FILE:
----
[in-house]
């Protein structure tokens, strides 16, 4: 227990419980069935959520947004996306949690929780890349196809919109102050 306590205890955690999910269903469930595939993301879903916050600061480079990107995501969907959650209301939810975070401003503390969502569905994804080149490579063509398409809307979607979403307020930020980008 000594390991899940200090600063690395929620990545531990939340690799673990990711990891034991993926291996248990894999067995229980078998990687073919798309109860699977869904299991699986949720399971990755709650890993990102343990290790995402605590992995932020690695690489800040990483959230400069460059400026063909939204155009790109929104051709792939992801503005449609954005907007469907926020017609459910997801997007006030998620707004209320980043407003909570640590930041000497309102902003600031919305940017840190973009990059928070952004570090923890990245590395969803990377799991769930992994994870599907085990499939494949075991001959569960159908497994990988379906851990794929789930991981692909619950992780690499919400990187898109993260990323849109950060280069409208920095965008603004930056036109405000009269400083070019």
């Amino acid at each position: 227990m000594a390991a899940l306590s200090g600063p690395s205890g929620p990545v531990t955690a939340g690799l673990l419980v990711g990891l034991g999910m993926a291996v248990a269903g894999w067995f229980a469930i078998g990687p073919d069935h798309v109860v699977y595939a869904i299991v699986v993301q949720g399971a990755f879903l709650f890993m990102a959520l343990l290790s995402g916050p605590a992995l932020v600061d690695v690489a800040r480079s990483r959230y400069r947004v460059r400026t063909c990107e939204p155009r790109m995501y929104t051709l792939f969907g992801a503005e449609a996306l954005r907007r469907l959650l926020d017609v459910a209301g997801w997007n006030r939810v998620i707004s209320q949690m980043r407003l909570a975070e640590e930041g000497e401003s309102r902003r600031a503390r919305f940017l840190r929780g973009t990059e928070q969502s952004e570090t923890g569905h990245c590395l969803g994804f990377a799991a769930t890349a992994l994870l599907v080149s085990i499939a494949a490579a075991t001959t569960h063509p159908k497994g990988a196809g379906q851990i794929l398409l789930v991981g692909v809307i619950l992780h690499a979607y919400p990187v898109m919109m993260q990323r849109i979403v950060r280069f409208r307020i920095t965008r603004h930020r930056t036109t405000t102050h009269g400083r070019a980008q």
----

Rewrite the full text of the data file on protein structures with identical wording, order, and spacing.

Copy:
[in-house]
């Protein structure tokens, strides 16, 4: 227990419980069935959520947004996306949690929780890349196809919109102050 306590205890955690999910269903469930595939993301879903916050600061480079990107995501969907959650209301939810975070401003503390969502569905994804080149490579063509398409809307979607979403307020930020980008 000594390991899940200090600063690395929620990545531990939340690799673990990711990891034991993926291996248990894999067995229980078998990687073919798309109860699977869904299991699986949720399971990755709650890993990102343990290790995402605590992995932020690695690489800040990483959230400069460059400026063909939204155009790109929104051709792939992801503005449609954005907007469907926020017609459910997801997007006030998620707004209320980043407003909570640590930041000497309102902003600031919305940017840190973009990059928070952004570090923890990245590395969803990377799991769930992994994870599907085990499939494949075991001959569960159908497994990988379906851990794929789930991981692909619950992780690499919400990187898109993260990323849109950060280069409208920095965008603004930056036109405000009269400083070019």
């Amino acid at each position: 227990m000594a390991a899940l306590s200090g600063p690395s205890g929620p990545v531990t955690a939340g690799l673990l419980v990711g990891l034991g999910m993926a291996v248990a269903g894999w067995f229980a469930i078998g990687p073919d069935h798309v109860v699977y595939a869904i299991v699986v993301q949720g399971a990755f879903l709650f890993m990102a959520l343990l290790s995402g916050p605590a992995l932020v600061d690695v690489a800040r480079s990483r959230y400069r947004v460059r400026t063909c990107e939204p155009r790109m995501y929104t051709l792939f969907g992801a503005e449609a996306l954005r907007r469907l959650l926020d017609v459910a209301g997801w997007n006030r939810v998620i707004s209320q949690m980043r407003l909570a975070e640590e930041g000497e401003s309102r902003r600031a503390r919305f940017l840190r929780g973009t990059e928070q969502s952004e570090t923890g569905h990245c590395l969803g994804f990377a799991a769930t890349a992994l994870l599907v080149s085990i499939a494949a490579a075991t001959t569960h063509p159908k497994g990988a196809g379906q851990i794929l398409l789930v991981g692909v809307i619950l992780h690499a979607y919400p990187v898109m919109m993260q990323r849109i979403v950060r280069f409208r307020i920095t965008r603004h930020r930056t036109t405000t102050h009269g400083r070019a980008q």